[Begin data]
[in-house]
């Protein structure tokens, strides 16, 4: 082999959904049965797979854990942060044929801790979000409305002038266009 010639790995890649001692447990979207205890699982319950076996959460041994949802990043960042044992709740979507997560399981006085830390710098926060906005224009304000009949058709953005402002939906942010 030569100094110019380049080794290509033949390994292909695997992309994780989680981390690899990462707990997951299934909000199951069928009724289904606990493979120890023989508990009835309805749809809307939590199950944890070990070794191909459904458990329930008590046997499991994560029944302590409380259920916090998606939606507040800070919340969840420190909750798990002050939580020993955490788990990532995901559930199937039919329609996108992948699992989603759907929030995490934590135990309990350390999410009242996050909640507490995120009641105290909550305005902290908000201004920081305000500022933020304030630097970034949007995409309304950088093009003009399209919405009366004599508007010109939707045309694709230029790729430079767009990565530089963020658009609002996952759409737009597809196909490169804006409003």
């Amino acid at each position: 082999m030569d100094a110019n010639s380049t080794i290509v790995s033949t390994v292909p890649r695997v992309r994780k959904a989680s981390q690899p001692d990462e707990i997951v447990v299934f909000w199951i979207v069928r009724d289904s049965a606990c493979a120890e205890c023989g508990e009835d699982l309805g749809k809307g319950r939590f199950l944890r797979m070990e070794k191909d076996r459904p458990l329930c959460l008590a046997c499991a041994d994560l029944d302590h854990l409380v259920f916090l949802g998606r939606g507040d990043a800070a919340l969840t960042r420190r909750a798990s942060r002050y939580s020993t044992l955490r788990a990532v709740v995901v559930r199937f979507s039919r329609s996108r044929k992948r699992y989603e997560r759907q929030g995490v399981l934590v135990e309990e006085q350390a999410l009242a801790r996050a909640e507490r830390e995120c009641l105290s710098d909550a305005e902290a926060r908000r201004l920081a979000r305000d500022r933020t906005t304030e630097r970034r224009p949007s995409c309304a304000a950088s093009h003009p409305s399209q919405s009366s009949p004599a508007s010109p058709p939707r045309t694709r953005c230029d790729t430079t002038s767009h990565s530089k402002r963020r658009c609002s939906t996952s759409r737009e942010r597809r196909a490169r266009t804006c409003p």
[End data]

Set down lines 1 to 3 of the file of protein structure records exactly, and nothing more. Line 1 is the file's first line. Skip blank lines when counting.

[in-house]
């Protein structure tokens, strides 16, 4: 082999959904049965797979854990942060044929801790979000409305002038266009 010639790995890649001692447990979207205890699982319950076996959460041994949802990043960042044992709740979507997560399981006085830390710098926060906005224009304000009949058709953005402002939906942010 030569100094110019380049080794290509033949390994292909695997992309994780989680981390690899990462707990997951299934909000199951069928009724289904606990493979120890023989508990009835309805749809809307939590199950944890070990070794191909459904458990329930008590046997499991994560029944302590409380259920916090998606939606507040800070919340969840420190909750798990002050939580020993955490788990990532995901559930199937039919329609996108992948699992989603759907929030995490934590135990309990350390999410009242996050909640507490995120009641105290909550305005902290908000201004920081305000500022933020304030630097970034949007995409309304950088093009003009399209919405009366004599508007010109939707045309694709230029790729430079767009990565530089963020658009609002996952759409737009597809196909490169804006409003």
């Amino acid at each position: 082999m030569d100094a110019n010639s380049t080794i290509v790995s033949t390994v292909p890649r695997v992309r994780k959904a989680s981390q690899p001692d990462e707990i997951v447990v299934f909000w199951i979207v069928r009724d289904s049965a606990c493979a120890e205890c023989g508990e009835d699982l309805g749809k809307g319950r939590f199950l944890r797979m070990e070794k191909d076996r459904p458990l329930c959460l008590a046997c499991a041994d994560l029944d302590h854990l409380v259920f916090l949802g998606r939606g507040d990043a800070a919340l969840t960042r420190r909750a798990s942060r002050y939580s020993t044992l955490r788990a990532v709740v995901v559930r199937f979507s039919r329609s996108r044929k992948r699992y989603e997560r759907q929030g995490v399981l934590v135990e309990e006085q350390a999410l009242a801790r996050a909640e507490r830390e995120c009641l105290s710098d909550a305005e902290a926060r908000r201004l920081a979000r305000d500022r933020t906005t304030e630097r970034r224009p949007s995409c309304a304000a950088s093009h003009p409305s399209q919405s009366s009949p004599a508007s010109p058709p939707r045309t694709r953005c230029d790729t430079t002038s767009h990565s530089k402002r963020r658009c609002s939906t996952s759409r737009e942010r597809r196909a490169r266009t804006c409003p």